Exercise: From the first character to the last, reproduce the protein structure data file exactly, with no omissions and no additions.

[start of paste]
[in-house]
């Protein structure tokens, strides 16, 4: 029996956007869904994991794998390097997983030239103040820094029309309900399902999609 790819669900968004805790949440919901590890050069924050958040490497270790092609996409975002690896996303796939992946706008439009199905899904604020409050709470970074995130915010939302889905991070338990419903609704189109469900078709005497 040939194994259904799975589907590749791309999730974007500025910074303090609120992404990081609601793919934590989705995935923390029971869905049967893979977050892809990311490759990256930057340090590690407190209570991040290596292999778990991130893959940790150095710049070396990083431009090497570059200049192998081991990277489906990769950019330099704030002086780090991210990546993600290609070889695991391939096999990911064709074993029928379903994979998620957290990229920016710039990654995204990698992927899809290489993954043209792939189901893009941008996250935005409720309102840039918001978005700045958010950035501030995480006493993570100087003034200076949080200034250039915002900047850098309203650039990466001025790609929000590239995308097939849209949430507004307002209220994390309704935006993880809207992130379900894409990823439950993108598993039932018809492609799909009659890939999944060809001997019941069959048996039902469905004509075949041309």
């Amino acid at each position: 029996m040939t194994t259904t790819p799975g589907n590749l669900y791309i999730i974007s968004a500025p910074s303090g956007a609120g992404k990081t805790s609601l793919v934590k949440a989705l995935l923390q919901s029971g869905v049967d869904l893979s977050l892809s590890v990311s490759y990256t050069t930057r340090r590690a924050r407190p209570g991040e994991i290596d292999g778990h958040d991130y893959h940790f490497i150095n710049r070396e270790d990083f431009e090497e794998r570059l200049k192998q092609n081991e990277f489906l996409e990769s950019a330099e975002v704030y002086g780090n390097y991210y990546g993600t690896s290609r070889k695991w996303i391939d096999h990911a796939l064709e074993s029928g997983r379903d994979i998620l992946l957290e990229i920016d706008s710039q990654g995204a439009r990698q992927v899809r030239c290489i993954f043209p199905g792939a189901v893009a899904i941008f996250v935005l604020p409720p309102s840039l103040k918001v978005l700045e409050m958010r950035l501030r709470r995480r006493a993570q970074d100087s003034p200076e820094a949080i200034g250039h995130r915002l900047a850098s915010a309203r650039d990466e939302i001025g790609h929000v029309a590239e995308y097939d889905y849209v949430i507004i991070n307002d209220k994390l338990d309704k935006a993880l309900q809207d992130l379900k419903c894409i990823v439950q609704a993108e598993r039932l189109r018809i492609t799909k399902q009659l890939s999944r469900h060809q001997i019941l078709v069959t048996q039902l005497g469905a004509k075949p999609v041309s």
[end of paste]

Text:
[in-house]
């Protein structure tokens, strides 16, 4: 029996956007869904994991794998390097997983030239103040820094029309309900399902999609 790819669900968004805790949440919901590890050069924050958040490497270790092609996409975002690896996303796939992946706008439009199905899904604020409050709470970074995130915010939302889905991070338990419903609704189109469900078709005497 040939194994259904799975589907590749791309999730974007500025910074303090609120992404990081609601793919934590989705995935923390029971869905049967893979977050892809990311490759990256930057340090590690407190209570991040290596292999778990991130893959940790150095710049070396990083431009090497570059200049192998081991990277489906990769950019330099704030002086780090991210990546993600290609070889695991391939096999990911064709074993029928379903994979998620957290990229920016710039990654995204990698992927899809290489993954043209792939189901893009941008996250935005409720309102840039918001978005700045958010950035501030995480006493993570100087003034200076949080200034250039915002900047850098309203650039990466001025790609929000590239995308097939849209949430507004307002209220994390309704935006993880809207992130379900894409990823439950993108598993039932018809492609799909009659890939999944060809001997019941069959048996039902469905004509075949041309």
């Amino acid at each position: 029996m040939t194994t259904t790819p799975g589907n590749l669900y791309i999730i974007s968004a500025p910074s303090g956007a609120g992404k990081t805790s609601l793919v934590k949440a989705l995935l923390q919901s029971g869905v049967d869904l893979s977050l892809s590890v990311s490759y990256t050069t930057r340090r590690a924050r407190p209570g991040e994991i290596d292999g778990h958040d991130y893959h940790f490497i150095n710049r070396e270790d990083f431009e090497e794998r570059l200049k192998q092609n081991e990277f489906l996409e990769s950019a330099e975002v704030y002086g780090n390097y991210y990546g993600t690896s290609r070889k695991w996303i391939d096999h990911a796939l064709e074993s029928g997983r379903d994979i998620l992946l957290e990229i920016d706008s710039q990654g995204a439009r990698q992927v899809r030239c290489i993954f043209p199905g792939a189901v893009a899904i941008f996250v935005l604020p409720p309102s840039l103040k918001v978005l700045e409050m958010r950035l501030r709470r995480r006493a993570q970074d100087s003034p200076e820094a949080i200034g250039h995130r915002l900047a850098s915010a309203r650039d990466e939302i001025g790609h929000v029309a590239e995308y097939d889905y849209v949430i507004i991070n307002d209220k994390l338990d309704k935006a993880l309900q809207d992130l379900k419903c894409i990823v439950q609704a993108e598993r039932l189109r018809i492609t799909k399902q009659l890939s999944r469900h060809q001997i019941l078709v069959t048996q039902l005497g469905a004509k075949p999609v041309s």